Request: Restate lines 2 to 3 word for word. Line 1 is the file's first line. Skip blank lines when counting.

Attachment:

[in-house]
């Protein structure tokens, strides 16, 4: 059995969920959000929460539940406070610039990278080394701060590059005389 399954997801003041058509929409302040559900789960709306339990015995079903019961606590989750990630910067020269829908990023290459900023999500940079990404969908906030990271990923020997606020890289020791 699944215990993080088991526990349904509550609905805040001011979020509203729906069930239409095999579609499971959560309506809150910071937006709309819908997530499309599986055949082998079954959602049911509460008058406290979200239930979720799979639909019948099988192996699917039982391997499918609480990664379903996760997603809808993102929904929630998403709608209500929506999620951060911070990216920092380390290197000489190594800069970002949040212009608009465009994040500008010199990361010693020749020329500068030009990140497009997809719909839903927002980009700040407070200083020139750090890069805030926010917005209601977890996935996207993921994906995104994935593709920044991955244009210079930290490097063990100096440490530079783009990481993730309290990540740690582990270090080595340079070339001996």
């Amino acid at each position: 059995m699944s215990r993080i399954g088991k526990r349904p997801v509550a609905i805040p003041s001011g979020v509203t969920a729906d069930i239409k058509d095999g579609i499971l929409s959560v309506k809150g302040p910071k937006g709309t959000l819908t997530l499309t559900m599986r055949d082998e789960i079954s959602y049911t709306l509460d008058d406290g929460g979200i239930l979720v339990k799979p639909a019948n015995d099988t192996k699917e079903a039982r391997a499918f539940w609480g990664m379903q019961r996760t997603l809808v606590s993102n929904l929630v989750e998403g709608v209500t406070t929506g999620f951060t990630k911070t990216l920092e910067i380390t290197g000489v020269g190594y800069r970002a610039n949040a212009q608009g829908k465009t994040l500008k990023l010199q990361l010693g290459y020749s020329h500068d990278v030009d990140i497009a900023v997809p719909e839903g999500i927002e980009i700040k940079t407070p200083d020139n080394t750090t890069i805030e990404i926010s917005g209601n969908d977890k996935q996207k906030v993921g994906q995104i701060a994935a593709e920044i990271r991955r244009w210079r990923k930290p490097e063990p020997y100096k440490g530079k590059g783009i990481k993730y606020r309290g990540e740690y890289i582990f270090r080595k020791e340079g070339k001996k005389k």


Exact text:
């Protein structure tokens, strides 16, 4: 059995969920959000929460539940406070610039990278080394701060590059005389 399954997801003041058509929409302040559900789960709306339990015995079903019961606590989750990630910067020269829908990023290459900023999500940079990404969908906030990271990923020997606020890289020791 699944215990993080088991526990349904509550609905805040001011979020509203729906069930239409095999579609499971959560309506809150910071937006709309819908997530499309599986055949082998079954959602049911509460008058406290979200239930979720799979639909019948099988192996699917039982391997499918609480990664379903996760997603809808993102929904929630998403709608209500929506999620951060911070990216920092380390290197000489190594800069970002949040212009608009465009994040500008010199990361010693020749020329500068030009990140497009997809719909839903927002980009700040407070200083020139750090890069805030926010917005209601977890996935996207993921994906995104994935593709920044991955244009210079930290490097063990100096440490530079783009990481993730309290990540740690582990270090080595340079070339001996």
């Amino acid at each position: 059995m699944s215990r993080i399954g088991k526990r349904p997801v509550a609905i805040p003041s001011g979020v509203t969920a729906d069930i239409k058509d095999g579609i499971l929409s959560v309506k809150g302040p910071k937006g709309t959000l819908t997530l499309t559900m599986r055949d082998e789960i079954s959602y049911t709306l509460d008058d406290g929460g979200i239930l979720v339990k799979p639909a019948n015995d099988t192996k699917e079903a039982r391997a499918f539940w609480g990664m379903q019961r996760t997603l809808v606590s993102n929904l929630v989750e998403g709608v209500t406070t929506g999620f951060t990630k911070t990216l920092e910067i380390t290197g000489v020269g190594y800069r970002a610039n949040a212009q608009g829908k465009t994040l500008k990023l010199q990361l010693g290459y020749s020329h500068d990278v030009d990140i497009a900023v997809p719909e839903g999500i927002e980009i700040k940079t407070p200083d020139n080394t750090t890069i805030e990404i926010s917005g209601n969908d977890k996935q996207k906030v993921g994906q995104i701060a994935a593709e920044i990271r991955r244009w210079r990923k930290p490097e063990p020997y100096k440490g530079k590059g783009i990481k993730y606020r309290g990540e740690y890289i582990f270090r080595k020791e340079g070339k001996k005389k």